For example, during chassis construction and quality assurance (QA), 1.5 meter segments of steel can have 100 or more spot welds and require testing of a few specific welds to pass quality inspection. In the past, quality assurance workers needed to identify a part, pull up a drawing of the design, and locate the required spot welds according to the diagram to test their integrity. This process of finding the right schematic and identifying the welds to be tested took 5-10 minutes each. Using AR, Volkswagen has reduced this search time to less than 1 minute by enabling computer vision to identify the part and superimpose red dots highlighting the welds that require testing. This saves workers time and energy searching for the information they need and improves quality by ensuring the right welds are being tested.
Volkswagen’s Virtual Technology Lab is responsible for evaluating new technologies and identifying pain points within their operations that align with potential use cases. While it sounds simple, the search time required to identify part schematics and identify the welds was not only a time sink, but also a point of fatigue for their workforce. By listening to their workers and finding a simple business challenge to address, Volkswagen was able to start small and speed time to value.
Innovators at Volkswagen are constantly looking for opportunities to differentiate their automobiles and improve the customer’s experience. As their cars become more technologically advanced, Volkswagen customers enjoy increasingly feature-packed conveniences in their driving experience. But documentation has not evolved past paper-based manuals. This created a unique opportunity for UX enhancement.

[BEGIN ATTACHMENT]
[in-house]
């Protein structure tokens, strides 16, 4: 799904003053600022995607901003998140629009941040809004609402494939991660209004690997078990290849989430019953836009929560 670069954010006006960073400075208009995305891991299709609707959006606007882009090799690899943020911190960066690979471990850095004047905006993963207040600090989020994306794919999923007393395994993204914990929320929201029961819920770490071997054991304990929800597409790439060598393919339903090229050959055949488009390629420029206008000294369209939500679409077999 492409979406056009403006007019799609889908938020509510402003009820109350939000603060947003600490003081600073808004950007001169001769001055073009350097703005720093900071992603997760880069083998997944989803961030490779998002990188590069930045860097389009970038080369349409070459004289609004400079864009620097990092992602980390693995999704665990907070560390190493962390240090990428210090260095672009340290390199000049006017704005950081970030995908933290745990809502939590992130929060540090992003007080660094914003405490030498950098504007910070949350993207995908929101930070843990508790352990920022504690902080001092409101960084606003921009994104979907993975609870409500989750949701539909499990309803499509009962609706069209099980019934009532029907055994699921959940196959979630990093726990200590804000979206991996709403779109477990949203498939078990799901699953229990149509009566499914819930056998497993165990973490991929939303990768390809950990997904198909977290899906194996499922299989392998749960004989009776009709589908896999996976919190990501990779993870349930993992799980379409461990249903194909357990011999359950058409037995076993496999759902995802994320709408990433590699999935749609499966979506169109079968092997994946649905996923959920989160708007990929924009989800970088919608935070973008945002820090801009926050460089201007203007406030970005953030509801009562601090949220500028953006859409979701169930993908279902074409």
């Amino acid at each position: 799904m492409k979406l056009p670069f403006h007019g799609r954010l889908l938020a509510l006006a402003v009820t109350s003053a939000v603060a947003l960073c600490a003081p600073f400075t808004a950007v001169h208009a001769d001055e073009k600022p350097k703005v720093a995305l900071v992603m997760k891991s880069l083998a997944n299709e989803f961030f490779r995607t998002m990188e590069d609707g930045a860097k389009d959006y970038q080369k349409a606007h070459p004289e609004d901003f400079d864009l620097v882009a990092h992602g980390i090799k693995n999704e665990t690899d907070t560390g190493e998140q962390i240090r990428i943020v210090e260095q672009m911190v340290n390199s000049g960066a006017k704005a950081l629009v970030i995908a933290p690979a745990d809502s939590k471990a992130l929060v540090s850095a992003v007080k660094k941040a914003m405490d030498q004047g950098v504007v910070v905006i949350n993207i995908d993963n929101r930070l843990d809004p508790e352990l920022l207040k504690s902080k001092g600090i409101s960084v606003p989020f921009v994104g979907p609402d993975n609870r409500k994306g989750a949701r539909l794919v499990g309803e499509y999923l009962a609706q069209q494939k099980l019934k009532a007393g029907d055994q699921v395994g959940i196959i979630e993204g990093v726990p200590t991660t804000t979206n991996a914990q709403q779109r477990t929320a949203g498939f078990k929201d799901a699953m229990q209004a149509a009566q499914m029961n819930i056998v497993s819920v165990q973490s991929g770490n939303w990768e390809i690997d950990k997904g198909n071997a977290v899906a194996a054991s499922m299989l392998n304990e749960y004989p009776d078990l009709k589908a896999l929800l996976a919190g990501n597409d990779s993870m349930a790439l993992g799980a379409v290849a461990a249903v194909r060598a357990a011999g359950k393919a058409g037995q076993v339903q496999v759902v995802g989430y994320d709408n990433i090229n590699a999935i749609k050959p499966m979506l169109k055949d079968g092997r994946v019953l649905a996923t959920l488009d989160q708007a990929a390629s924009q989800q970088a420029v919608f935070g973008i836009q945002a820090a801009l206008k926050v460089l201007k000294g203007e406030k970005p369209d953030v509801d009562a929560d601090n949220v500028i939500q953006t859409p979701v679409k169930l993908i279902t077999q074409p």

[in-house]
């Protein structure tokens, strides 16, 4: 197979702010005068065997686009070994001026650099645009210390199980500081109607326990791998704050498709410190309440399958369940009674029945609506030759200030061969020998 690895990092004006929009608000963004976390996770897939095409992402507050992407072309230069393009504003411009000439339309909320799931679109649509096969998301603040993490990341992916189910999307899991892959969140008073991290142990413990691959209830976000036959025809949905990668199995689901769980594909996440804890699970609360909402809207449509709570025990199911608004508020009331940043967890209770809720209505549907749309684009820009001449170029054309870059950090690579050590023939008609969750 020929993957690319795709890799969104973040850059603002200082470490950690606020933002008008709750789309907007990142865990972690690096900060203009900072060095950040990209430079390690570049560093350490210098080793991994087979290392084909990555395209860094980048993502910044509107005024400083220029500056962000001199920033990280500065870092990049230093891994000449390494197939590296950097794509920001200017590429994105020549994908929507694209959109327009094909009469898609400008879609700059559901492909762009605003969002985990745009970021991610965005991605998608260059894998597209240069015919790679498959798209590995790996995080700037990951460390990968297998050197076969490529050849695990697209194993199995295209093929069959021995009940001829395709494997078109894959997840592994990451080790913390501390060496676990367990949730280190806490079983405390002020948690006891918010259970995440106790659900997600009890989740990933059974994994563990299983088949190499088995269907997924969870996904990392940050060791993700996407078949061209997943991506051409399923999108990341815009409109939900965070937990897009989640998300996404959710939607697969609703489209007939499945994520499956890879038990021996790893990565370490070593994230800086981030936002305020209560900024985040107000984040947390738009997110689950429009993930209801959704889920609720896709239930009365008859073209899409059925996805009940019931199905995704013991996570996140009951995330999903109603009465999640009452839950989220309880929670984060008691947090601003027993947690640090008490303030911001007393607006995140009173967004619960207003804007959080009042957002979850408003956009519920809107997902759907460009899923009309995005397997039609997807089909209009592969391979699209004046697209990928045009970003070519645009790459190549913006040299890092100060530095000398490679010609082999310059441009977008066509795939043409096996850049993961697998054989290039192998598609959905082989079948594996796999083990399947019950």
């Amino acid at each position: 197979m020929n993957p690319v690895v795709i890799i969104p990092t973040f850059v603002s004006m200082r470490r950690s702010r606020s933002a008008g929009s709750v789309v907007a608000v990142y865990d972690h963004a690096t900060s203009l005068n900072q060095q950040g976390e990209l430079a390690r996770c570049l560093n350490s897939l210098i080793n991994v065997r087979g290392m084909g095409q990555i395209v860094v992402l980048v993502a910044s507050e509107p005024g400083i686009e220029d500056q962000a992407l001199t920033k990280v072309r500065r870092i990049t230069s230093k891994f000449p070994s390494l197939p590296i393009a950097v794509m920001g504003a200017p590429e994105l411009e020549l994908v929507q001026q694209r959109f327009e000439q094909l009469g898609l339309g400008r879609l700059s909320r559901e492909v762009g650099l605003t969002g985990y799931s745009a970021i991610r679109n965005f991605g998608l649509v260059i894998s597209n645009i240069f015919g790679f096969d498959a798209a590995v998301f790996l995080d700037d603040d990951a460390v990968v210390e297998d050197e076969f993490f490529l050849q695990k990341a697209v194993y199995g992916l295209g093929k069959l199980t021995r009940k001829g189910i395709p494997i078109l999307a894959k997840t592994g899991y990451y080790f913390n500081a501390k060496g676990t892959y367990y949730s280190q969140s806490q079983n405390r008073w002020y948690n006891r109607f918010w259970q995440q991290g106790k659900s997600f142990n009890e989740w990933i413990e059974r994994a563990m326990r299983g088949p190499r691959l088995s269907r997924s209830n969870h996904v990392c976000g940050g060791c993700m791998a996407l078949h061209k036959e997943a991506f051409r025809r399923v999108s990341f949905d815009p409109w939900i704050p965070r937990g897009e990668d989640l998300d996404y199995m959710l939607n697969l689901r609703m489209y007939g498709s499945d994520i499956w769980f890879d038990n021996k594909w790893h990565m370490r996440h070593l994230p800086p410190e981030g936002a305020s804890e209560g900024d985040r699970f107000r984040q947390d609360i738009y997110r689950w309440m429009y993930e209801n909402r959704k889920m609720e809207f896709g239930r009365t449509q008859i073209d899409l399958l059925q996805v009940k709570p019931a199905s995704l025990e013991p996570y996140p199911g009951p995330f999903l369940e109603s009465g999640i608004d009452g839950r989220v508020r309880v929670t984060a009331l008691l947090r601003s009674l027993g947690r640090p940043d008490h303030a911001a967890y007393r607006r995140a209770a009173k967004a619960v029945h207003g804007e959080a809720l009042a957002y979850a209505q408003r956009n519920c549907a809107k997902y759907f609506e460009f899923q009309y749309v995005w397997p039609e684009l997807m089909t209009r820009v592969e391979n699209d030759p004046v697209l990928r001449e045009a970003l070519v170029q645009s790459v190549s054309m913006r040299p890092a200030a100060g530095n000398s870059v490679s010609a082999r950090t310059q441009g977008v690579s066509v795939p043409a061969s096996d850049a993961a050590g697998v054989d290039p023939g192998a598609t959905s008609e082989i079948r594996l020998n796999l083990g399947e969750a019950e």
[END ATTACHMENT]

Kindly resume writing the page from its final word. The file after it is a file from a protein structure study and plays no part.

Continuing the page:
In the past, paper-based manuals were distributed with new cars for customers to learn how to use the radio or refill the washer fluid, for example. This was a stark contrast to the customer’s experience with their new, technologically advanced car. Today, Audi distributes AR user manuals that provide a customer experience that matches the quality of the driving experience.
Using the Audi app, customers can point their smartphones at over 150 different features of their car to receive information and instructions about what a feature does or how to interact with it. This makes the interaction more intuitive and improves customer satisfaction. By focusing on each level of their user’s experience, Volkswagen was able to differentiate and improve on this important set of documentation.
Volkswagen has been testing and piloting AR use cases for some time and has learned some valuable best practices along the way. By employing these best practices they’ve been able to put into production several key AR use cases, yielding gains in quality, efficiency, and differentiation. But Volkswagen does not intend to stop there, and after realizing these benefits they are exploring additional use cases across functions. As this new technology continues to evolve, Volkswagen will continue to seek opportunities for transformation and innovation.
To learn more about the deployment considerations, strategic choices, and opportunity presented by AR, download “A Manager’s Guide to Augmented Reality.”Image: 2017 Copyright Volkswagen US Media Site
Jonathan Lang is Principal Analyst for PTC’s Thought Leadership group. He is an accomplished technology market analyst, providing advisory to the full ecosystem - investors, enterprises, and vendors - on the impact of emerging technologies and digital transformation. Jonathan enjoys the outdoors and spends his weekends backpacking, rock climbing, and gardening.